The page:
President Obama has been called the prince of social media, using Facebook and Twitter as his campaigning allies.
Now Obama is looking to partner with Facebook, using the social networking site as a way to directly reach voters, marked by yesterday’s town hall meeting broadcasted live on the site.
“This is the ultimate accolade of the emergence of Facebook,” said Peter Sealey, a business consultant who sat on Facebook’s advisory board back when the company had just 18 employees. “The president gets to talk directly to potential voters. Facebook gets incredible validation. It’s a win-win.”
However, political consultants and brand managers have warned politicians that aligning themselves with a brand is sometimes dangerous.
Remember Dick Cheney and Halliburton? George W. Bush and Enron? Or Hilary Clinton and Wal-Mart? None of these partnerships ended well.
Obama’s plan to align himself with Facebook is what political consultant Chris Lehane calls, “political product placement” – with the president seeking to leverage Silicon Valley’s innovation, future, entrepreneur brand and the companies seeking to benefit from being associated with the most powerful office of the most powerful country.
“Of course,” Lehane said, “the perils of such a mutual leveraging for the president is if a company does something that turns it into an Enron or BP and for the companies if they become defined as partisan in the way Halliburton or Koch was closely linked to the Bush White House and Republican Party.”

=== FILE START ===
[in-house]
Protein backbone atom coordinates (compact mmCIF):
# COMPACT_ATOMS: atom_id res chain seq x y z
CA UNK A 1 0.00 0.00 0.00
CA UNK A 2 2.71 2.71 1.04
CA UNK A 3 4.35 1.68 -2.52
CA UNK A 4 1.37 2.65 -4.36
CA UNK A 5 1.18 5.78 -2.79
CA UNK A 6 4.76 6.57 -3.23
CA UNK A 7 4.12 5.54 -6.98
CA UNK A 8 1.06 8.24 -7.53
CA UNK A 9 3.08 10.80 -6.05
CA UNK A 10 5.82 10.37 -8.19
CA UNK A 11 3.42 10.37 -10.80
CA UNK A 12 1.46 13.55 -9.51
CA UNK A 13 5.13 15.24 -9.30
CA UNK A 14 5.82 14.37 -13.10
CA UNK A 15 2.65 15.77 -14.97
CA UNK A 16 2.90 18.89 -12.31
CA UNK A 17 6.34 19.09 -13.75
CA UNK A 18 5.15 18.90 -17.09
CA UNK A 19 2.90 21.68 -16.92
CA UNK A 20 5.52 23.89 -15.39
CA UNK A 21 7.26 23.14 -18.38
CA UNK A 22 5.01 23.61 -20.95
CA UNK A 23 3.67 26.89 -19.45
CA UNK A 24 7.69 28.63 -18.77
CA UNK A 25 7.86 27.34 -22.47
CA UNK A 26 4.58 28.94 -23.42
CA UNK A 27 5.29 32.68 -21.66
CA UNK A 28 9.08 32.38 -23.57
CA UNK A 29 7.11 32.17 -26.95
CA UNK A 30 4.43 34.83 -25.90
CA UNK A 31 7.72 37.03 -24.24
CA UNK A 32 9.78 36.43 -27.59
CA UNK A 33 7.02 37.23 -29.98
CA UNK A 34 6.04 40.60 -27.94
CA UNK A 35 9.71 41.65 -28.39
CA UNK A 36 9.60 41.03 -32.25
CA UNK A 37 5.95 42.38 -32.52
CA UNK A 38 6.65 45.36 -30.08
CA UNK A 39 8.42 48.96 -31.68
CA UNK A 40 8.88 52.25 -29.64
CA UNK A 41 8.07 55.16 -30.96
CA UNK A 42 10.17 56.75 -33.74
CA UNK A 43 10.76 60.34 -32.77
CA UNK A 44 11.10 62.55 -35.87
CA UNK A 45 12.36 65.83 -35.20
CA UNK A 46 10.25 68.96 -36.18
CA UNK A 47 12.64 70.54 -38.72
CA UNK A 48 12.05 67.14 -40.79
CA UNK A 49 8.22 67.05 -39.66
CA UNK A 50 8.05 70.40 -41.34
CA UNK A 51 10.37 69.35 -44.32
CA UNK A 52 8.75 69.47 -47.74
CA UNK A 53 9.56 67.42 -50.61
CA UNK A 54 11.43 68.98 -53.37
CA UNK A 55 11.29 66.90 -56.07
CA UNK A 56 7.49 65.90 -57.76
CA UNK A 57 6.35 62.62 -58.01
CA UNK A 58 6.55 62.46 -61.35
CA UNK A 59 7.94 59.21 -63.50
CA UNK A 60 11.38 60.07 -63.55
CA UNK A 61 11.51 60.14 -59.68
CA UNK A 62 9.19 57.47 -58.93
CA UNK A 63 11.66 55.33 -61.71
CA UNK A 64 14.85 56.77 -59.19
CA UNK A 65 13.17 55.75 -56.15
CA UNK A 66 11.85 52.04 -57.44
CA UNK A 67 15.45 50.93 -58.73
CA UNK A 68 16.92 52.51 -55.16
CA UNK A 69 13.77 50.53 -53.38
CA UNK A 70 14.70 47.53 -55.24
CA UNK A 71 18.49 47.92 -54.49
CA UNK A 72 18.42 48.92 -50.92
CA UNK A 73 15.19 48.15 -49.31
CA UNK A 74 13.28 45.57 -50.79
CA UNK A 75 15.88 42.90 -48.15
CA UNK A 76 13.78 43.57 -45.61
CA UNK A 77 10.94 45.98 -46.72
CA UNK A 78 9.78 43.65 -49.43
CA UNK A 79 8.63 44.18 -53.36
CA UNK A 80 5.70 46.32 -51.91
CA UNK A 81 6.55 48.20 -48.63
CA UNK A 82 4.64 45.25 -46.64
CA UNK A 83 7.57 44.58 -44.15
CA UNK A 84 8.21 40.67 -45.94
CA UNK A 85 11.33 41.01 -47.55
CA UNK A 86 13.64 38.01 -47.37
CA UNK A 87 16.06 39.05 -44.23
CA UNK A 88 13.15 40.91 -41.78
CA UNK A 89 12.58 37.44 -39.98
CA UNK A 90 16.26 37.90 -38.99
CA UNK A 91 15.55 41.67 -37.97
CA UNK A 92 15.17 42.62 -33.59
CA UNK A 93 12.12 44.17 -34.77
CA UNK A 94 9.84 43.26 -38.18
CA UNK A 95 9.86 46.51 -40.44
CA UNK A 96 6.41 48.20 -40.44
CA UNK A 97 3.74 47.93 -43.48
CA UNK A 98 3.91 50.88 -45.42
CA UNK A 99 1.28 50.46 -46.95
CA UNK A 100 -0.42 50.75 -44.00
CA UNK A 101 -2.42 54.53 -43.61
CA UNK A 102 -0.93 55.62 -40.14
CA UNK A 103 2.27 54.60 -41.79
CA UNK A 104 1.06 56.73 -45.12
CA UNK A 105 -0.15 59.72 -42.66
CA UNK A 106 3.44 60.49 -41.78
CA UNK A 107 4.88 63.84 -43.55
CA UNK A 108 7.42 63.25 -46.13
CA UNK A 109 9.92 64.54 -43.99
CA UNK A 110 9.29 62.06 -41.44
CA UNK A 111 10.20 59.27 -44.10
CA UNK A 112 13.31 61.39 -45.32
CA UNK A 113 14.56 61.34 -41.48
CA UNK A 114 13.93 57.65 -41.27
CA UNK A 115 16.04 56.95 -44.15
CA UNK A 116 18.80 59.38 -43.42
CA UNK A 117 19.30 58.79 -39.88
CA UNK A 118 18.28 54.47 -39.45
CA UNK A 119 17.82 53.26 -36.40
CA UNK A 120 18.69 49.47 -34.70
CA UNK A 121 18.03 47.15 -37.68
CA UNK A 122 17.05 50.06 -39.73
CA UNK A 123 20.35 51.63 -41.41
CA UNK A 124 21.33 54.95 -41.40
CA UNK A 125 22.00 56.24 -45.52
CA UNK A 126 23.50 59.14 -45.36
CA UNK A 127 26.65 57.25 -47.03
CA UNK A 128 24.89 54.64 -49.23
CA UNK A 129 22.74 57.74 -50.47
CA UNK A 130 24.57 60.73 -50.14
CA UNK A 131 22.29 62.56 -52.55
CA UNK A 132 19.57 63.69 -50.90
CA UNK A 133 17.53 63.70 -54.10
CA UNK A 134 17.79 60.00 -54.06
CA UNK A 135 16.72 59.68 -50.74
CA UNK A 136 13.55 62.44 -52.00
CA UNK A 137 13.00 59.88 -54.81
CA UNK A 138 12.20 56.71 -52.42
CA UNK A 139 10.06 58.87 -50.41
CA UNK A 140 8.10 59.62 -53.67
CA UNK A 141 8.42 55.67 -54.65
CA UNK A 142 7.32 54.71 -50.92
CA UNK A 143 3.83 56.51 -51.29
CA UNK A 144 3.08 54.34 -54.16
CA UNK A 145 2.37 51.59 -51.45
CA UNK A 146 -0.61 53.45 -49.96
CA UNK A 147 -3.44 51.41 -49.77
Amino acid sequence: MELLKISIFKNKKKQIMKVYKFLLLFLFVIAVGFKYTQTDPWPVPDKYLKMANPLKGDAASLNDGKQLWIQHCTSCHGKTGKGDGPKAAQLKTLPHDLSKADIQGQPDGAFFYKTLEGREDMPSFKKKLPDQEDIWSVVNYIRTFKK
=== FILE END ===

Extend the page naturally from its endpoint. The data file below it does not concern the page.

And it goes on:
Although having a president associated with your brand or company is clearly a prestigious thing for any company, many analysts argue that perhaps it’s better to stay non-partisan rather than associating with one particular party.
Facebook said “We’re honored that President Obama will be visiting [us] and will be using our platform to communicate directly with an international audience. More broadly, we’re heartened that political figures are using Facebook to organize and reach people in a direct, personal, simple way that was unimaginable a decade ago.”
Facebook has indeed had visits from President George W. Bush and New York Mayor Michael Bloomberg, as well as various other republicans and democrats alike. Facebook says it is “happy to consider other types of non-fundraising visits to Facebook headquarters by political candidates, elected and government officials.”
Although Facebook has ties to both political sides, the relationship with Obama is strong.
Sam Singer, president of the reputation and issues-management firm Singer Associates, said Facebook should host GOP presidential contenders as part of a “self-imposed fairness doctrine.”